11. 11. Some of the challenges facingUK ceramics• Tough economic climate• Competition for investment in UK plant when much of industry owned by multi-nationals• Perception is key – is the UK a good place to do business in – and are energy intensives welcome?• Regulations targeted at biggest emitters risk creating distortions across a diverse sector – eg EU ETS small emitter opt out• Regulations/incentives targeted at others have a significant impact on ceramics – eg decarbonising UK electricity generation,• Low UK gas prices but high UK gas price volatility
  12. 12. So what is Government doing?• Government committed to growing UK based industry• Renewable Heat Incentive – financial benefits for industry• CHP treatment under Carbon Price Floor• “Package of Measures” for Energy Intensive Industry by year end• Longer term treatment of Energy Intensive Industries
  13. 13. Renewable Heat Incentive• 20 year payments (adjusted for inflation) to compensate for: – Capital and operating costs of renewable heating compared to a gas fossil fuel alternative – Additional barrier and financial cost (assuming a 12% rate of return for a reference installation, apart from solar thermal);• Tariffs differ by technology and size• Ofgem E-Serve will administer the scheme• Expected to be open for online applications at end November• Funded from general taxation not consumer levies as previous Administration had proposed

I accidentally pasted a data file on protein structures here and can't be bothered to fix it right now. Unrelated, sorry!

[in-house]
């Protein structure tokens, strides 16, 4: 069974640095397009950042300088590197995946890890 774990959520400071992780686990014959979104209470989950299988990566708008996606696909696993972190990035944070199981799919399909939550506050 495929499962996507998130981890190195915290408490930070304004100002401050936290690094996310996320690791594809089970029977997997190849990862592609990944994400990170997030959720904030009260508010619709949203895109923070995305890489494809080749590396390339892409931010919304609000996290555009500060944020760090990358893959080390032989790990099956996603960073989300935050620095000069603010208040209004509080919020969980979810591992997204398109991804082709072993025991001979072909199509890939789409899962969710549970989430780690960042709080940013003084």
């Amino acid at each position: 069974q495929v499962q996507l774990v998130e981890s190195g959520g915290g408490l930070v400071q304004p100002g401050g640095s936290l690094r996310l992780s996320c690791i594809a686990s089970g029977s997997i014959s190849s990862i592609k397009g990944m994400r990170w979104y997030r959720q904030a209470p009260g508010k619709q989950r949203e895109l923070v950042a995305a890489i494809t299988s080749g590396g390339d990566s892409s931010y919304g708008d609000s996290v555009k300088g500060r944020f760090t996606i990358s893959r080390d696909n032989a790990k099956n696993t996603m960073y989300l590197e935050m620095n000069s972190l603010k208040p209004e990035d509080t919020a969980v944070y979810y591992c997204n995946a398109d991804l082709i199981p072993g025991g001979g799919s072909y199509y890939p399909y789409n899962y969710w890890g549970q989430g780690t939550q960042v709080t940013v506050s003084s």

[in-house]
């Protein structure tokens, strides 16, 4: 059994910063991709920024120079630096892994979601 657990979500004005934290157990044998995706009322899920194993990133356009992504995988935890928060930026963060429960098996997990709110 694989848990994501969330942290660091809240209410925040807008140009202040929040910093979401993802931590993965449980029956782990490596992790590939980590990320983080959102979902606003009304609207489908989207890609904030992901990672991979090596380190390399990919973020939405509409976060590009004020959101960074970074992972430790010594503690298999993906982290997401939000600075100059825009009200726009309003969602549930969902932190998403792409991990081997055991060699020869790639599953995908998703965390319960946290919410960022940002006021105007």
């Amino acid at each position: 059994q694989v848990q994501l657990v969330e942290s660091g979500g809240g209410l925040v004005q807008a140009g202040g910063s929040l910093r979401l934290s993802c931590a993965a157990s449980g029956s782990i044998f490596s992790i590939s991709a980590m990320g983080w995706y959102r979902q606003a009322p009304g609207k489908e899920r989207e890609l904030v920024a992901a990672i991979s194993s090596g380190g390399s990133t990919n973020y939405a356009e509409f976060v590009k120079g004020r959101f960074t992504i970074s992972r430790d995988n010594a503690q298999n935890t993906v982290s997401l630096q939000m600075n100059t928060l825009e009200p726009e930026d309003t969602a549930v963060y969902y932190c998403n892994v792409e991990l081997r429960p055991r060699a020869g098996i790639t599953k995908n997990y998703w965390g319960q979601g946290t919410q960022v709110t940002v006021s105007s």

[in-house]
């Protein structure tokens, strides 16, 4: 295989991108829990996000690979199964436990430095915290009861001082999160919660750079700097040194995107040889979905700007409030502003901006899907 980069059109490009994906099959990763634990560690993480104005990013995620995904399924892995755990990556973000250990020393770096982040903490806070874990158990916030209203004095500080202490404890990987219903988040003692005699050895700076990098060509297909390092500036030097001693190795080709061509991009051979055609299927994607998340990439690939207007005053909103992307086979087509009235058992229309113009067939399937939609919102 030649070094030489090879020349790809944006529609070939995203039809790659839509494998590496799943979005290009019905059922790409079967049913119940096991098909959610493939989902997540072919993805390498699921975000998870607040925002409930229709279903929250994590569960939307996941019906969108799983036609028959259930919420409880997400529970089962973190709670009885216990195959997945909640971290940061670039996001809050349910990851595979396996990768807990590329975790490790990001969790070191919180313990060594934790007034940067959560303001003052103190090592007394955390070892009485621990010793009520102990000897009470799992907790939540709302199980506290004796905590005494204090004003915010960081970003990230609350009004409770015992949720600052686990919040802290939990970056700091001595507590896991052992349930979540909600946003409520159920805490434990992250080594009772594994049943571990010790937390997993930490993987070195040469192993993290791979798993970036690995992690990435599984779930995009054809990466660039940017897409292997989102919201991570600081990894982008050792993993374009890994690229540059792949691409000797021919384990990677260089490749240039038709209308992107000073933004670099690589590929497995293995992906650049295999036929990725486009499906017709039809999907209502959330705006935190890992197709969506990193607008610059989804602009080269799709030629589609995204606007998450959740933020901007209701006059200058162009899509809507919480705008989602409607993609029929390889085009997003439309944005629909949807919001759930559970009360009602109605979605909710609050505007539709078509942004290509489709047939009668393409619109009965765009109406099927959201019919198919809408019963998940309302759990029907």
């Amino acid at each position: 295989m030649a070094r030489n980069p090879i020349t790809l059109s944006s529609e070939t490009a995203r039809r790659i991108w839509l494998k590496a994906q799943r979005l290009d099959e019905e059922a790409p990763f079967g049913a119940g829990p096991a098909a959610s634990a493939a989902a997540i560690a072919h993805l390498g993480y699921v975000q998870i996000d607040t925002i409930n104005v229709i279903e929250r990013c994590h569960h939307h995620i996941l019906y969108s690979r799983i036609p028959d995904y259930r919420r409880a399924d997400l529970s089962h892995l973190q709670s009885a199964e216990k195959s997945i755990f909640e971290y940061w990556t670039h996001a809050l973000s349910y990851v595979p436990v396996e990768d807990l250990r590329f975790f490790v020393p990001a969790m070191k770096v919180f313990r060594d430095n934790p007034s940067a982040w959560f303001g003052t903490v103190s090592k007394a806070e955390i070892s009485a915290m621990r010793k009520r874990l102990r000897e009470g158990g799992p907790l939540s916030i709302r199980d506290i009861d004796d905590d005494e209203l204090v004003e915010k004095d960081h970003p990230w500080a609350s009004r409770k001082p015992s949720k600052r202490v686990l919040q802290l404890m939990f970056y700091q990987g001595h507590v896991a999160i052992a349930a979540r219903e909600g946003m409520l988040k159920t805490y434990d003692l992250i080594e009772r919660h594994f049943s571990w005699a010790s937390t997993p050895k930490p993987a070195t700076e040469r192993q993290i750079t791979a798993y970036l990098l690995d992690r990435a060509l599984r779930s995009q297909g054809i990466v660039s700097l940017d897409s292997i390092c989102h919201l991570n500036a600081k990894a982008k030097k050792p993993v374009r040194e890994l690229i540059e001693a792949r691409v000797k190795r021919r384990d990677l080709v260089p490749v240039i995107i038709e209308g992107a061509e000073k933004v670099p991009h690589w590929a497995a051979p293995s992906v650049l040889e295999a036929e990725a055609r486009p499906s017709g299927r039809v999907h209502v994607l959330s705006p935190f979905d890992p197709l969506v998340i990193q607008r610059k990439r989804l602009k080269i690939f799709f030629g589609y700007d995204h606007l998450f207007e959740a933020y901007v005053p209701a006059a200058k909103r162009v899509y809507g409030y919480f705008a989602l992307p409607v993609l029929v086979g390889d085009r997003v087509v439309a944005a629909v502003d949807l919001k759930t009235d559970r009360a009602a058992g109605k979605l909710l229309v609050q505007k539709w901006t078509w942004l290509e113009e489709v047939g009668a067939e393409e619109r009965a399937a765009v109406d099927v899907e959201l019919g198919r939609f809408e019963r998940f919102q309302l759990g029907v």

14. 14. RHI TariffsLevels of support Tariff rate Tariff Tariff name Eligible technology Eligible sizes (pence/ duration Support calculation kWh) (Years) Tier 1: 7.9 MeteringSmall biomass Less than 200 kWth Tier 1 applies annually up to Tier 2: 2 the Tier Break, Tier 2 above Solid biomass; the Tier Break. The Tier Break Tier 1: 4.9Medium Municipal Solid 200 kWth and above; 20 is: installed capacity x 1,314biomass Waste (incl. CHP) less than 1,000 kWth peak load hours, i.e.: Tier 2: 2 kWth x 1,314 1,000 kWth andLarge biomass 1 Metering aboveSmall ground Ground-source heat Less than 100 kWth 4.5source pumps; Water-source 20 MeteringLarge ground heat pumps; deep geothermal 100 kWth and above 3.2sourceSolar thermal Solar thermal Less than 200 kWth 8.5 20 Metering Biomethane injection Biomethane all and biogas scales, biogasBiomethane 6.8 20 Metering combustion, except combustion less than from landfill gas 200 kWth
  15. 15. Next StepsDuring the rest of 2011• Continuing dialogue with BCC & Energy Intensive Users Group• Annual Energy Statement to Parliament including updated costs impacts analysis• Publication setting out how Government will deliver the 4th Carbon Budget (2022-27)• Govt response to CCA simplification consultation followed by consultation on Scheme rules in new year;• EII Package focused on electricity intensive issues2012• CRC simplification consultation & draft legislation in Spring• Structured process on wider energy intensive issues• Consultation on final Transposition of EU ETS Directive including decisions on small emitter opt out• CCA target negotiations
  16. 16. Questions?